Well if you didn’t think I was crazy before… let me introduce you to the teardrop trailer for a bicycle. Don’t get too excited and whip out any credit cards this is just a crazy idea and I’m certain many bicycle enthusiasts will tell me a some very good reasons why this is just plain silly… but it was still fun to draw and day dream about.
The idea is simply to have a tiny habitable trailer that is lightweight and aerodynamic enough to be pulled by a bicycle. I found a few cargo bike trailers on the web but Logan at RowdyKittens pointed me toward a little company in Eugene Oregon called Human Powered Machines that makes some very stout bike trailers that can carry up to 500 pounds. Logan and Tammy at RowdyKittens have been living car-free for quite some time now.
To build such a trailer you’d need to start with a heavy duty custom bike trailer that is about 8-feet long and 3-feet wide. I’d then put down a floor and erect two curved side walls made from thin plywood (or OSB) and bond a sheet of polyisocyanurate foam board to the outside. Then I’d cover the arch with more wood, build the doors and window, and finally cover the exterior with a thin layer of aluminum. Since the length is just under 8-feet and the height is 4-feet, each side wall could be cut from a standard 4′ by 8′ piece of material.
The interior is long enough for a 6-foot person to sleep and their feet would tuck under the kitchen area. There’s a little shelf or cabinet inside for personal items too. Around back the kitchen area would provide a place to store and prepare food. The rear hatch hinges up like most traditional teardrop trailers.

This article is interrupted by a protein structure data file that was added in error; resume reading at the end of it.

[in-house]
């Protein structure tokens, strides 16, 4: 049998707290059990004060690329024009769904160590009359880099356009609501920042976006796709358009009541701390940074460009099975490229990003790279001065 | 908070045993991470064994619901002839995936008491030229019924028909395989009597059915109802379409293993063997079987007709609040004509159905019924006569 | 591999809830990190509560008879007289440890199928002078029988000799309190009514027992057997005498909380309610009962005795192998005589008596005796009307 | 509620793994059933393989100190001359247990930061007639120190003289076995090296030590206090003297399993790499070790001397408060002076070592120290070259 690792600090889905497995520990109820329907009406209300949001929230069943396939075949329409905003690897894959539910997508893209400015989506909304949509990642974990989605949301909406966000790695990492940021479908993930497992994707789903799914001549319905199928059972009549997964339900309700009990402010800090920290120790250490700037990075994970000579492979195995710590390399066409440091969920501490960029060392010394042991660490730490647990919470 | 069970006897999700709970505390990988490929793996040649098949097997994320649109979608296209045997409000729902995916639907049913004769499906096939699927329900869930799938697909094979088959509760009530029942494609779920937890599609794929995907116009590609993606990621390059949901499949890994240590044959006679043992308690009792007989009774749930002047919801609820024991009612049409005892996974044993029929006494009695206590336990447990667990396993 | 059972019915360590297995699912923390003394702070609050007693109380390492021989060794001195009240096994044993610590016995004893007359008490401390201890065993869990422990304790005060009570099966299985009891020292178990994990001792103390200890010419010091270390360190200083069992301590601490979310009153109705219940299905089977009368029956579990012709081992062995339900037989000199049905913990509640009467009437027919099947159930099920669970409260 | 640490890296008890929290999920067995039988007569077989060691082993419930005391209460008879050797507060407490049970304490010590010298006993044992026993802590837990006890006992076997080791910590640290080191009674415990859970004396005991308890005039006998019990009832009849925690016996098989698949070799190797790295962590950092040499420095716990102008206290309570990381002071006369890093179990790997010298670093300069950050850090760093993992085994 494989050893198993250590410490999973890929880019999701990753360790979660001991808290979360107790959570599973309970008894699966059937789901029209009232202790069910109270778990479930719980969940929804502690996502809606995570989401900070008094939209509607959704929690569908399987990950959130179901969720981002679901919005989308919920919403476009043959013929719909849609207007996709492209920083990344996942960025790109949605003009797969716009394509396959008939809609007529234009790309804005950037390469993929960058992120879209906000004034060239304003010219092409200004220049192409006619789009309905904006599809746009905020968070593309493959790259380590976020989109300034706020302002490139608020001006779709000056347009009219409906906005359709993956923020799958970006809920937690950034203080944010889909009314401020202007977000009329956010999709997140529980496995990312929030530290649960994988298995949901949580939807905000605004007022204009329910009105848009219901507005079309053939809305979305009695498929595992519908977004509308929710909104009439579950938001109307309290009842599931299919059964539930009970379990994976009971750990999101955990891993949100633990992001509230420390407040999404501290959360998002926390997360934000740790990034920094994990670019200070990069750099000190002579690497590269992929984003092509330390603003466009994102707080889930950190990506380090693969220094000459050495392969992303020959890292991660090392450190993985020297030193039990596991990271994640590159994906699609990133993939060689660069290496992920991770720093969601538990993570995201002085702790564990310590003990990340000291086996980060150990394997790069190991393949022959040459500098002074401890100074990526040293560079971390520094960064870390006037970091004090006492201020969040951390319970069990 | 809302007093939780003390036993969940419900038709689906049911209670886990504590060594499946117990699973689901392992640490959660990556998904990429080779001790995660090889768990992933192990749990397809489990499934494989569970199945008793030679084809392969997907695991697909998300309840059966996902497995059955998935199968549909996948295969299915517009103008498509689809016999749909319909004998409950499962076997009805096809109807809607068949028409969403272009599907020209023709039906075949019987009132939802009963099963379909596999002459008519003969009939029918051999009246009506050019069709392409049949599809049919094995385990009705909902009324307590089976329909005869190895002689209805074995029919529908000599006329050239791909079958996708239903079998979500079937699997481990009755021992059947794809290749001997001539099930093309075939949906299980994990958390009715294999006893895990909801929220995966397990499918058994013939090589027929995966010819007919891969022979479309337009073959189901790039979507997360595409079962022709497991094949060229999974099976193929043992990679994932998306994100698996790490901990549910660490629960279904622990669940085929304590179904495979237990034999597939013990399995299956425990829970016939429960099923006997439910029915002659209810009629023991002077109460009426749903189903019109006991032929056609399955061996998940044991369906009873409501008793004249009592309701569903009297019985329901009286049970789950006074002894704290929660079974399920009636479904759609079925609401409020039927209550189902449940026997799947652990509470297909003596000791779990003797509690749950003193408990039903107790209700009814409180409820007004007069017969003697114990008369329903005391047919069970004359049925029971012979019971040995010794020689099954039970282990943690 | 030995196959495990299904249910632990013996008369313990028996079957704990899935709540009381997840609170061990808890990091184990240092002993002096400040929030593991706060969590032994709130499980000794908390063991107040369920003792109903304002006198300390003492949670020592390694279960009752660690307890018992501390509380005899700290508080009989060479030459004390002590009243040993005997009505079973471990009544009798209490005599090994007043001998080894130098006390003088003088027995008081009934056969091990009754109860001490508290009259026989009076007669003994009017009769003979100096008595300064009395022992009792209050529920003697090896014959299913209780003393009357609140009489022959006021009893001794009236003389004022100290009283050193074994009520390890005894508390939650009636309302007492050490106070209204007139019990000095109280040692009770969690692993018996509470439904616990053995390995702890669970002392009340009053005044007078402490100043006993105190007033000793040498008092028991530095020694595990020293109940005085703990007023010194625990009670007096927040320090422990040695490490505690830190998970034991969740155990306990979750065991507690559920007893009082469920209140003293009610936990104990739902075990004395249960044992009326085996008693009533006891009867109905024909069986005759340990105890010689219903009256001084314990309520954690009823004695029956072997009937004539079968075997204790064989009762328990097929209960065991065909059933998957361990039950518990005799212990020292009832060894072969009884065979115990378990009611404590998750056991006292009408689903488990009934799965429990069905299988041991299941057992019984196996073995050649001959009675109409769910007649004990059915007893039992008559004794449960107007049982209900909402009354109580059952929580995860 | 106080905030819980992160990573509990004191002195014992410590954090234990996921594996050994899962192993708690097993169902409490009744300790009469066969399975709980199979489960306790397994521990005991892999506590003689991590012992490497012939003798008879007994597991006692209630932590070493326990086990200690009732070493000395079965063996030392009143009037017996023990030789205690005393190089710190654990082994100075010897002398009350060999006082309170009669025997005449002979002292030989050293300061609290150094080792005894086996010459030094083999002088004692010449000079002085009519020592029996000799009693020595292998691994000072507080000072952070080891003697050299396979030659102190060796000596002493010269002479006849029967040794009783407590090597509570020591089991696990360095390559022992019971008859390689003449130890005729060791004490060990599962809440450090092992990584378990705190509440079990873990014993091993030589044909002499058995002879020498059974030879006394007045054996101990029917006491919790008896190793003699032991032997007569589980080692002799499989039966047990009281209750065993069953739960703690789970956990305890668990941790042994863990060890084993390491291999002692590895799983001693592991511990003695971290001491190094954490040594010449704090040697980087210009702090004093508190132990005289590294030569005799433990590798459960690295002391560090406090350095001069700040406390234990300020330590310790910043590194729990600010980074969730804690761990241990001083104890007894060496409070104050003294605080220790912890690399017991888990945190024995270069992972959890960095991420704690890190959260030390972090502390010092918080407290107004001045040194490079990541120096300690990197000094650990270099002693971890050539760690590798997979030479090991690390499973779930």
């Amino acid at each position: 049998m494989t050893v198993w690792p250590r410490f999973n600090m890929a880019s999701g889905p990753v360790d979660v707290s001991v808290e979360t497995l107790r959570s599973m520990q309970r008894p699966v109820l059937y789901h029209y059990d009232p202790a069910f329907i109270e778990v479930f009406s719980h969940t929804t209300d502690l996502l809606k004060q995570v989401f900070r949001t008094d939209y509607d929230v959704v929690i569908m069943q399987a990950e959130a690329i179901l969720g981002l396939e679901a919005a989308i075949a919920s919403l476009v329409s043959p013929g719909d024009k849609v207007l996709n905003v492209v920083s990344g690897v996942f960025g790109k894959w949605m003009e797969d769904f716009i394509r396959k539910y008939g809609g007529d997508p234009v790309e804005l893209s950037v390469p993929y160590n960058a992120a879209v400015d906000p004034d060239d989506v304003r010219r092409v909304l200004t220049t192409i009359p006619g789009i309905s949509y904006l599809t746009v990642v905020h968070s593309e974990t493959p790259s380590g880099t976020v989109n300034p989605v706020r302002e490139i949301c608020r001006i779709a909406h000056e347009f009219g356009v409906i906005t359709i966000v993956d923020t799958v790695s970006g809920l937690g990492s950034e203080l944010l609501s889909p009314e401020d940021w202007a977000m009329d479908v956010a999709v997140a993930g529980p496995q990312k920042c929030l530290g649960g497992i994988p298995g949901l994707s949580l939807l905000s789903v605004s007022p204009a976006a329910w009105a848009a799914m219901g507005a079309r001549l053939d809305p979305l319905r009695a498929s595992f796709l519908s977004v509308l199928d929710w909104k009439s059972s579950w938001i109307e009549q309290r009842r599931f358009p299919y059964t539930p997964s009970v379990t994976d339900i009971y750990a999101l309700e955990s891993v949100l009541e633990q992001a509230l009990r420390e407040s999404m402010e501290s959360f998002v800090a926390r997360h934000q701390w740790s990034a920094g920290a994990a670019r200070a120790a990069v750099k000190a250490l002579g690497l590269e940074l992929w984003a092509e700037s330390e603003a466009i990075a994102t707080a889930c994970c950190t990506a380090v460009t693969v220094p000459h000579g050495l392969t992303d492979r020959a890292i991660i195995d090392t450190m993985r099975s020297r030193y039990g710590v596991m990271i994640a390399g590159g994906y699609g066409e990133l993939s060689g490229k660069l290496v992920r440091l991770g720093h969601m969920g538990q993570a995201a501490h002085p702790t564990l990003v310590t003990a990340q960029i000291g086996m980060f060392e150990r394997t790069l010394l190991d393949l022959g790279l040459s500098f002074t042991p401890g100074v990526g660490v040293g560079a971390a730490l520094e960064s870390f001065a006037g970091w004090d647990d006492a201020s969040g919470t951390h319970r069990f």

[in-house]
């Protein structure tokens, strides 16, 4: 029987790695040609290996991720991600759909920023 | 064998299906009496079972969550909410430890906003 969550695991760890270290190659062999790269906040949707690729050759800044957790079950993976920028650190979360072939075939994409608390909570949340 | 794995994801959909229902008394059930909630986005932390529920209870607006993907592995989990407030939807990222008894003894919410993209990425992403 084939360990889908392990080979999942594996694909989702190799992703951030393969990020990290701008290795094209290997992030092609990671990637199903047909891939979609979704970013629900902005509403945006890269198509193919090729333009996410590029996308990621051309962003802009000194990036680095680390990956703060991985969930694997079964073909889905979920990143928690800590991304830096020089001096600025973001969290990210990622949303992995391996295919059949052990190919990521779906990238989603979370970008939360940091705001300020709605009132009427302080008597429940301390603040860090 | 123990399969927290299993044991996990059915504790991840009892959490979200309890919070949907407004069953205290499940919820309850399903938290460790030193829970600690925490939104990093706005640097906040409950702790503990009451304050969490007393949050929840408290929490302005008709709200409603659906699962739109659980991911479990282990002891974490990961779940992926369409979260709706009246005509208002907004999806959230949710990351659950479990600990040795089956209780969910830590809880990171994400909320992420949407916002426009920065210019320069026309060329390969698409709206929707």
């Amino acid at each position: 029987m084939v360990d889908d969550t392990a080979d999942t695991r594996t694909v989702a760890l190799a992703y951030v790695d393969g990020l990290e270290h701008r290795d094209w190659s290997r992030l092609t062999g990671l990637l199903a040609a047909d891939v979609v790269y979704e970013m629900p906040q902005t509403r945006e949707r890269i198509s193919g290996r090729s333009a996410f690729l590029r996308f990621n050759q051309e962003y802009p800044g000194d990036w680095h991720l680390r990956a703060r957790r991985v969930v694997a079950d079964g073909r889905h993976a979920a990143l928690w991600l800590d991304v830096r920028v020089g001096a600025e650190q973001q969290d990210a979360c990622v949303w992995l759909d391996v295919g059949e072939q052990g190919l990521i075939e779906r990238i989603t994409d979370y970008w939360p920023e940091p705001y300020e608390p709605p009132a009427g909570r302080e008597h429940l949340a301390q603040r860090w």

You could add a couple small solar panels on the roof but you’d probably want to spend the extra money and buy lightweight batteries. Lead acid batteries would probably become a real bummer after the first few miles.
Is this totally crazy? Could this work? How can you imagine using such a trailer?
As an avid cyclo-tourist and commuter, I would say this is not totally crazy but realistically I would imagine an aluminum frame, something shorter maybe 6′ and narrower, no more than 2′ and I wouldn’t use a hardshell outer. Also it has to be more tear-drop shaped in both directions for aerodynamics. More practically, it’s still easier to carry a tent and bags for gear but it might be a welcome shelter on rainy days and to save the pitching and packing the tent every day on long trips.